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JunOS version: 12.3R11.2

Juniper EX switch with 2 VLANs:
vlan 0: IPv4: 10.0.0.6/20
This vlan is used for private IP space

vlan 1: IPv4: X.X.X.254/24
IPv6: XXXX:XXXX:X:XXX::ffff/64
This vlan is used for public IP space

Devices connected to the switch can ping the gateway of my assigned IPv6 block (XXXX:XXXX:X:XXX::1), they can ping each other, and they can ping the XXXX:XXXX:X:XXX::ffff address assigned to the public vlan however they can't ping anything outside the LAN (ex. Google 2001:4860:4860::8888). IPv4 works fine.

There is a static route for 0.0.0.0/0 next-hop 10.0.0.1 but that is the only static route configured. Do I need to add a static route for ::/0 too? What would be the next-hop?

Any help is appreciated - I am learning this as I go.

EDIT: additional info

pings gateway okay
user@host:RE:0% ping6 xxxx:xxxx:x:xxx::1
PING6(56=40+8+8 bytes) xxxx:xxxx:x:xxx::ffff --> xxxx:xxxx:x:xxx::1
16 bytes from xxxx:xxxx:x:xxx::1, icmp_seq=0 hlim=64 time=6.213 ms
16 bytes from xxxx:xxxx:x:xxx::1, icmp_seq=1 hlim=64 time=6.516 ms
16 bytes from xxxx:xxxx:x:xxx::1, icmp_seq=2 hlim=64 time=1.684 ms
16 bytes from xxxx:xxxx:x:xxx::1, icmp_seq=3 hlim=64 time=1.720 ms

fails outside LAN
user@host:RE:0% ping6 2001:4860:4860::8888
PING6(56=40+8+8 bytes) xxxx:xxxx:x:xxx::ffff --> 2001:4860:4860::8888
ping6: sendmsg: No route to host
ping6: wrote 2001:4860:4860::8888 16 chars, ret=-1
ping6: sendmsg: No route to host
ping6: wrote 2001:4860:4860::8888 16 chars, ret=-1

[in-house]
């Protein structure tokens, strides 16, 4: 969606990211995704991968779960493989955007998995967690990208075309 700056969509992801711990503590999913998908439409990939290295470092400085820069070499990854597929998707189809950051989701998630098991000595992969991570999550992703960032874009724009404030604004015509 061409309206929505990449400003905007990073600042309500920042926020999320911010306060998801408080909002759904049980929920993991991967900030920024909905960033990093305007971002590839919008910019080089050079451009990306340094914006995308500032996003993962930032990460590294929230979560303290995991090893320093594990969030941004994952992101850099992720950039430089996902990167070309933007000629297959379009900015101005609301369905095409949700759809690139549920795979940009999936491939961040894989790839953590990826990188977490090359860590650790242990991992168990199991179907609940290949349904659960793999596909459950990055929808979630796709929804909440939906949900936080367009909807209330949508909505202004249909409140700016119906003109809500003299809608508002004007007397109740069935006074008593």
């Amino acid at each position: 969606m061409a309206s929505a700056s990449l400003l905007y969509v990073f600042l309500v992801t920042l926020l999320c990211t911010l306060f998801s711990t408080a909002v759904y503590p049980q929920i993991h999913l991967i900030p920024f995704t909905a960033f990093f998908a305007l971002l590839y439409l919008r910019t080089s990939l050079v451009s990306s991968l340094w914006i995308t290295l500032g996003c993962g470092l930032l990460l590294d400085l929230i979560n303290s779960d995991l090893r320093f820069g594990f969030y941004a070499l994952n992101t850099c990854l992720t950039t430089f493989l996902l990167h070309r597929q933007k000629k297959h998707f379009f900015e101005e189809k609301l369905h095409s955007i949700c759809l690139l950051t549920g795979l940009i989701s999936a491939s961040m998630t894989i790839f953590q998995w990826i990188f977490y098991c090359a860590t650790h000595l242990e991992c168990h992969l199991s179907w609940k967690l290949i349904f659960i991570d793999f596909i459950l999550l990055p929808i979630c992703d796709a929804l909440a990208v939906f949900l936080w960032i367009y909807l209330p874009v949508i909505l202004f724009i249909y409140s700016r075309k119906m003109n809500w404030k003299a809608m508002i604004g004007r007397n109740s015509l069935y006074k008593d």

ping6: sendmsg: No route to host
ping6: wrote 2001:4860:4860::8888 16 chars, ret=-1

  • Did any answer help you? If so, you should accept the answer so that the question doesn't keep popping up forever, looking for an answer. Alternatively, you could provide and accept your own answer. – Ron Maupin Aug 14 '17 at 21:30
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IPv6, like IPv4, routing needs to have a route to the destination, even if it is only a default route, otherwise the traffic gets dropped by the router.

Routing works the same for any IP version: the router looks at the destination IP address, and it tries to find a match in its routing table. Absent such a match, the traffic is dropped.

You either need a default route from your ISP, or you need to manually configure a route to ::/0 with a next hop as your ISP's IPv6 interface.

Edit:

Normally, your ISP should assign you a /48 for your site, and you should set up IPv6 prefix delegation to assign your individual networks on your LAN. Some ISPs will only assign a /56, or, more rarely, a /60. The ISPs will not advertise any prefix longer than a /48, so that the addresses will belong to your ISP, but you can easily get a /48 from your RIR. If you get provider-independent addressing from your RIR, you may need to use BGP with your ISP, or negotiate for the ISP to advertise your IPv6 network.

| improve this answer | |
  • I was only assigned a /64 from my ISP. I added a static route for ::/0 next-hop xxxx:xxxx:x:xxx::1 which should be correct as xxxx:xxxx:x:xxx::1 is my ISPs gateway. Now a ping outside the LAN does not show the "no route to host" message but it still fails. – user1710563 Oct 4 '16 at 3:46
  • If you only have one /64, that is only enough for your link to the ISP, with nothing for your LAN. Are you sure your ISP isn't delegating a smaller prefix to you? IANA recommends giving every customer site a maximum prefix length of /48, but many ISPs objected, and now delegate /56 prefixes. If your ISP is flouting IANA, you can easily get a provider independent /48 from your RIR. You will need to work with your ISP to advertise it. – Ron Maupin Oct 4 '16 at 3:50

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